Of course, this French Canadian city is known for its outstanding dining, and superb restaurants are everywhere. Don’t miss the romantic “Restaurant Le Saint-Amour” for a very special experience. Or try the lovely “Panache Restaurant,” the cool “Toast,” and “Le Café de la Terrasse” in the historic and iconic Fairmont Chateau Frontenac. This city is also a great place to stroll and explore artisan shops.
Another well known icy-attraction is the Ice Hotel, or Hotel de Glace, which is constructed in early January and lasts until it melts, usually by late March. This Ice Hotel is (of course) below freezing, and all walls, floors, and furniture are made out of huge blocks of ice. This example of “Ephemeral Architecture” offers visitors a few large exhibition spaces, 36 guest rooms and suites and even a chapel where the occasional icy wedding takes place. Heavy duty arctic sleeping bags are provided to all overnight guests – but it’s still freaking cold – around 25 degrees F. There’s a heated bathroom but visitors have to get out of their warm, comfy sleeping bags first. Brrr.
More than 300 outdoor shows and activities take place during the Winter Carnival including: snow canoe races, outdoor concerts, day and night parades and of course, the Snow Bath. Ice Sculpture artists from around the world work long hours creating extraordinary designs of all shapes and sizes displayed all over Quebec City. In fact artists used over 480 tons of ice during last year’s festival. There is also plenty of participatory winter fun for everyone such as riding snow rafts down some icy slopes, ice fishing, Scandinavian hot tubbing, dog sledding or being a part of a giant human Foosball game.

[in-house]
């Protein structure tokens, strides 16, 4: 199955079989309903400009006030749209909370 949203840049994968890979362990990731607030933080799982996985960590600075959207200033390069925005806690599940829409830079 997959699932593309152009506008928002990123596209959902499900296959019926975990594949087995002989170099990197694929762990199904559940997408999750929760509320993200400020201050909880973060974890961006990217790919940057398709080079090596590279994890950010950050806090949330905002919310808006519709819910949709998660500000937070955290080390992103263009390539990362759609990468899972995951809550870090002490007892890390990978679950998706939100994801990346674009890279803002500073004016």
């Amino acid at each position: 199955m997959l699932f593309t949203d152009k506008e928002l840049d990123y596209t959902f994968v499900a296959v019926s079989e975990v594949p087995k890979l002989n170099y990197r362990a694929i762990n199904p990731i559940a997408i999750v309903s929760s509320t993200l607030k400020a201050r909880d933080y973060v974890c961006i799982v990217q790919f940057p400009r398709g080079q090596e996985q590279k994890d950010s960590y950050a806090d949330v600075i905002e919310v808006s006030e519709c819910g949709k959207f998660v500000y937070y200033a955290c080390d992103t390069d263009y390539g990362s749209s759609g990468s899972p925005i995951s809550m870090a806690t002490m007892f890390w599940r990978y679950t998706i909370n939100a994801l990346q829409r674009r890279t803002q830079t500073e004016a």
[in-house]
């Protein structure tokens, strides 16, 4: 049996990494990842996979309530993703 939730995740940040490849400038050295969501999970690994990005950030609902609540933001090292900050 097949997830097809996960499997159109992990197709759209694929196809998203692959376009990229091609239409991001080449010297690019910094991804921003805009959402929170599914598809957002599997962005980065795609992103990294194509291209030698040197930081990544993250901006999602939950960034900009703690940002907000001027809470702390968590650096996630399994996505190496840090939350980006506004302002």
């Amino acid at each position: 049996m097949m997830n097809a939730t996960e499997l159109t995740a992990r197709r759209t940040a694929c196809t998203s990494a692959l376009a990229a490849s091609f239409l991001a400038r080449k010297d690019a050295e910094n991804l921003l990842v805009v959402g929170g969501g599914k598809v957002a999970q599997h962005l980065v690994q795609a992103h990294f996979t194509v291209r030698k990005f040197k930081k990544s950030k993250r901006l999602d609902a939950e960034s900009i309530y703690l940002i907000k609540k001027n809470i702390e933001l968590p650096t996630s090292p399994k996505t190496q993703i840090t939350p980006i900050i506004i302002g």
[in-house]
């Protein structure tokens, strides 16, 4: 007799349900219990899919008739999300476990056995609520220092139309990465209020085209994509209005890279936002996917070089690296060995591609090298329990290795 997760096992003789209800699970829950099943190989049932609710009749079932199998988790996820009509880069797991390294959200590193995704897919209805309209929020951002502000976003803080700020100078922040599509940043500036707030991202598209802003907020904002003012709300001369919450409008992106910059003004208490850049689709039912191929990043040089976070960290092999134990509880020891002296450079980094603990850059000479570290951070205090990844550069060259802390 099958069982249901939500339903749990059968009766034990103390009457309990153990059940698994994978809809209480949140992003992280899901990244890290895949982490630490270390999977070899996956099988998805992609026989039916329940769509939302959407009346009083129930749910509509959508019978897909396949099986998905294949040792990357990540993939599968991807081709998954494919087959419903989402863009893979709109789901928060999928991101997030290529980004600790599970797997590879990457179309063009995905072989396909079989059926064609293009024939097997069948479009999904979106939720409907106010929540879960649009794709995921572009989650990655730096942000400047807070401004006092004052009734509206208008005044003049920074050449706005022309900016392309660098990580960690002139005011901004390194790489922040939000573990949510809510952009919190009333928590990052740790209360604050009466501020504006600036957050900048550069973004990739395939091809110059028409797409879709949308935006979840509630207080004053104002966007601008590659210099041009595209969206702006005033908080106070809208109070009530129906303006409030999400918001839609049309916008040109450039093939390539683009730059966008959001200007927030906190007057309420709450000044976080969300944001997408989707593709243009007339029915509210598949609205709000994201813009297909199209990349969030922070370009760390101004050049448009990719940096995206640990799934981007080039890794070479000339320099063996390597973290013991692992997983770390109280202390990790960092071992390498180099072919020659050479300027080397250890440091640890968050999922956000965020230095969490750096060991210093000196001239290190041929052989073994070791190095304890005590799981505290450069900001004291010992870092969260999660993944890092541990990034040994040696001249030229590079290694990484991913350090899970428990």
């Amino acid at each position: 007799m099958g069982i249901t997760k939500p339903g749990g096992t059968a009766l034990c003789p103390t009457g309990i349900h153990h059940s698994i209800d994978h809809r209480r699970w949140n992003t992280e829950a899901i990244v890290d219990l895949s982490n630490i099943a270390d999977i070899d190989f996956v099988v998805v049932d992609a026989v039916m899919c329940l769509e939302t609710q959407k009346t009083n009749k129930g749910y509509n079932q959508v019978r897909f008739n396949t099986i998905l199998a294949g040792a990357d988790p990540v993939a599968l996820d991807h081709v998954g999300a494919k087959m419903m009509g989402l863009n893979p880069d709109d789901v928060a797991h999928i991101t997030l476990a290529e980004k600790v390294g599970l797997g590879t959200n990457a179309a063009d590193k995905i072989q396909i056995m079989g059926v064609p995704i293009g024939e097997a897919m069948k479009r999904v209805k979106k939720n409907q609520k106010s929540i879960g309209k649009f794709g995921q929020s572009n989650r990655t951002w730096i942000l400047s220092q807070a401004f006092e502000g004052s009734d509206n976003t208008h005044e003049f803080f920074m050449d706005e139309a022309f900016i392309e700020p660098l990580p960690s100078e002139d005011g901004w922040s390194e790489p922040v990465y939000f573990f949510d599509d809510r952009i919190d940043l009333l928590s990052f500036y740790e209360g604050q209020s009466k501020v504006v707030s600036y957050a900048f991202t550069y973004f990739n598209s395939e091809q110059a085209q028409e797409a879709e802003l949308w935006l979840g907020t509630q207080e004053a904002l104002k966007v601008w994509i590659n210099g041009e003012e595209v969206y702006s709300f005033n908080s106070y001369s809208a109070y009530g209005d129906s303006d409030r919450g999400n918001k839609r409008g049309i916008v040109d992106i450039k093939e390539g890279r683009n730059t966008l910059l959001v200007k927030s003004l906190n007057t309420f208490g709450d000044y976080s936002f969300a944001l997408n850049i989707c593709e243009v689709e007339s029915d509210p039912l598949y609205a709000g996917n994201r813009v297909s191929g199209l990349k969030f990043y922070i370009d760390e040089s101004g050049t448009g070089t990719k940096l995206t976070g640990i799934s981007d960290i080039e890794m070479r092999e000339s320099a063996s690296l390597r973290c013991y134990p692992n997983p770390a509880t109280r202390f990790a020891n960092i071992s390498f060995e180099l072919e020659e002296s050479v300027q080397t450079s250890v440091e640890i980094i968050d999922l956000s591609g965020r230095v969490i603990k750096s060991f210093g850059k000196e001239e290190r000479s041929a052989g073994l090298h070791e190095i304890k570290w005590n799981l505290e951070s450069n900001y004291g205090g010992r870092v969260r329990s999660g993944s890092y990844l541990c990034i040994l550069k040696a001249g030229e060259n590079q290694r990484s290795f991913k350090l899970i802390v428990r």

The beautiful Old City of Québec, built in 1608 was named a UNESCO World Heritage Site in 1985 and remains a fascinating place for both adults and children. And despite the frigid wintry temperatures, the city hums along just fine during Carnival. The combination of spirited people, superb French cuisine, intriguing history, fun shops, a funky funicular and live music makes for an exciting visit. The grand Chateau Frontenac – a major tourist site – dominates the Upper Town skyline and superb restaurants can be found throughout the city.
Charming year round, the dead of winter may be the time when Quebec City is at its most eloquent. “We’ve learned to embrace the cold, not fear it,” said Nicole Bergeron, a native Québécois, watching the marching bands and colorful floats of a night parade pass on by. Despite February’s chill, Quebec City’s warmth emanates from the people who breathe color and life into the cold, dark Canadian night.
Many airlines fly to Quebec City including Air Canada. www.aircanada.com
Where to stay:
Quebec City is tourism friendly and visitors will find a huge assortment of places to stay. Large hotels, like the Fairmont Chateau Frontenac, www.fairmont.com/Frontenac , modern contemporary hotels including Hotel Pur, www.hotelpur.com and luxurious boutique properties such as the Auberge Saint Antoine www.saint-antoine.com
Quebec City Winter Carnival Information:
Ice Hotel Information;
c. Bob Ecker 2016